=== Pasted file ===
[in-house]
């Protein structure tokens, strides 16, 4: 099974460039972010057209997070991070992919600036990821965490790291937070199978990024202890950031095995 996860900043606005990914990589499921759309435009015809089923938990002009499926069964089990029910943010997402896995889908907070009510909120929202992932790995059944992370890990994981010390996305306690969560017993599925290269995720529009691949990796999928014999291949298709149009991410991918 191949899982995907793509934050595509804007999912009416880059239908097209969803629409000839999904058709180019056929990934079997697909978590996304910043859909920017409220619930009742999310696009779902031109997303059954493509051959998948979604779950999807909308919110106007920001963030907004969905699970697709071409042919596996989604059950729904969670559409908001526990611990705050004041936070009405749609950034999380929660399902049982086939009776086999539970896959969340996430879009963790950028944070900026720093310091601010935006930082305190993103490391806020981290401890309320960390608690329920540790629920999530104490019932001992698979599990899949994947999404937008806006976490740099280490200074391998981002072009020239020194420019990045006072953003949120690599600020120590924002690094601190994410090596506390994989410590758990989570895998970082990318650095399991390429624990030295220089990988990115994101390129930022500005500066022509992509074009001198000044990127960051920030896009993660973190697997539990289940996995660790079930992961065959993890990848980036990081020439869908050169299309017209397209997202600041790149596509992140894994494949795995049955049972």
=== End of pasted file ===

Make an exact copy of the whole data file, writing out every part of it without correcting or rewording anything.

[in-house]
């Protein structure tokens, strides 16, 4: 099974460039972010057209997070991070992919600036990821965490790291937070199978990024202890950031095995 996860900043606005990914990589499921759309435009015809089923938990002009499926069964089990029910943010997402896995889908907070009510909120929202992932790995059944992370890990994981010390996305306690969560017993599925290269995720529009691949990796999928014999291949298709149009991410991918 191949899982995907793509934050595509804007999912009416880059239908097209969803629409000839999904058709180019056929990934079997697909978590996304910043859909920017409220619930009742999310696009779902031109997303059954493509051959998948979604779950999807909308919110106007920001963030907004969905699970697709071409042919596996989604059950729904969670559409908001526990611990705050004041936070009405749609950034999380929660399902049982086939009776086999539970896959969340996430879009963790950028944070900026720093310091601010935006930082305190993103490391806020981290401890309320960390608690329920540790629920999530104490019932001992698979599990899949994947999404937008806006976490740099280490200074391998981002072009020239020194420019990045006072953003949120690599600020120590924002690094601190994410090596506390994989410590758990989570895998970082990318650095399991390429624990030295220089990988990115994101390129930022500005500066022509992509074009001198000044990127960051920030896009993660973190697997539990289940996995660790079930992961065959993890990848980036990081020439869908050169299309017209397209997202600041790149596509992140894994494949795995049955049972």